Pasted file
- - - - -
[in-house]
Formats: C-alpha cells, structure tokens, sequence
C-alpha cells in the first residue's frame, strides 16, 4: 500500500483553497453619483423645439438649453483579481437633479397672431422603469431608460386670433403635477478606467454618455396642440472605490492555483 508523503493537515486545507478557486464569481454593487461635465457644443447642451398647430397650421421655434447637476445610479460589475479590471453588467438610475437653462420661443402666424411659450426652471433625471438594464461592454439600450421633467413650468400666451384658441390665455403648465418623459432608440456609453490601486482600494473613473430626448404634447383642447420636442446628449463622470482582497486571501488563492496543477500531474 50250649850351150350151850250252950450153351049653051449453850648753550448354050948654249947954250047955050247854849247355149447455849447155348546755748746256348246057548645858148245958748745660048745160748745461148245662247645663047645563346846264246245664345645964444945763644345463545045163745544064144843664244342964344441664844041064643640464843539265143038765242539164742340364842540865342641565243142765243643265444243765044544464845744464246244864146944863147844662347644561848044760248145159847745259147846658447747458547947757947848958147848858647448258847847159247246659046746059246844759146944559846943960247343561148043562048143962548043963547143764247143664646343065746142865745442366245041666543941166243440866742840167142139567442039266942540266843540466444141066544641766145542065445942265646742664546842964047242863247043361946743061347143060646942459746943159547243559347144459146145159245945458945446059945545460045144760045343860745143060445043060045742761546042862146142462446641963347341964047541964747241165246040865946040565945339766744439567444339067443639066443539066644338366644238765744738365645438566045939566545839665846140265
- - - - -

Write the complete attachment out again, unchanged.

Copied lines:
[in-house]
Formats: C-alpha cells, structure tokens, sequence
C-alpha cells in the first residue's frame, strides 16, 4: 500500500483553497453619483423645439438649453483579481437633479397672431422603469431608460386670433403635477478606467454618455396642440472605490492555483 508523503493537515486545507478557486464569481454593487461635465457644443447642451398647430397650421421655434447637476445610479460589475479590471453588467438610475437653462420661443402666424411659450426652471433625471438594464461592454439600450421633467413650468400666451384658441390665455403648465418623459432608440456609453490601486482600494473613473430626448404634447383642447420636442446628449463622470482582497486571501488563492496543477500531474 50250649850351150350151850250252950450153351049653051449453850648753550448354050948654249947954250047955050247854849247355149447455849447155348546755748746256348246057548645858148245958748745660048745160748745461148245662247645663047645563346846264246245664345645964444945763644345463545045163745544064144843664244342964344441664844041064643640464843539265143038765242539164742340364842540865342641565243142765243643265444243765044544464845744464246244864146944863147844662347644561848044760248145159847745259147846658447747458547947757947848958147848858647448258847847159247246659046746059246844759146944559846943960247343561148043562048143962548043963547143764247143664646343065746142865745442366245041666543941166243440866742840167142139567442039266942540266843540466444141066544641766145542065445942265646742664546842964047242863247043361946743061347143060646942459746943159547243559347144459146145159245945458945446059945545460045144760045343860745143060445043060045742761546042862146142462446641963347341964047541964747241165246040865946040565945339766744439567444339067443639066443539066644338366644238765744738365645438566045939566545839665846140265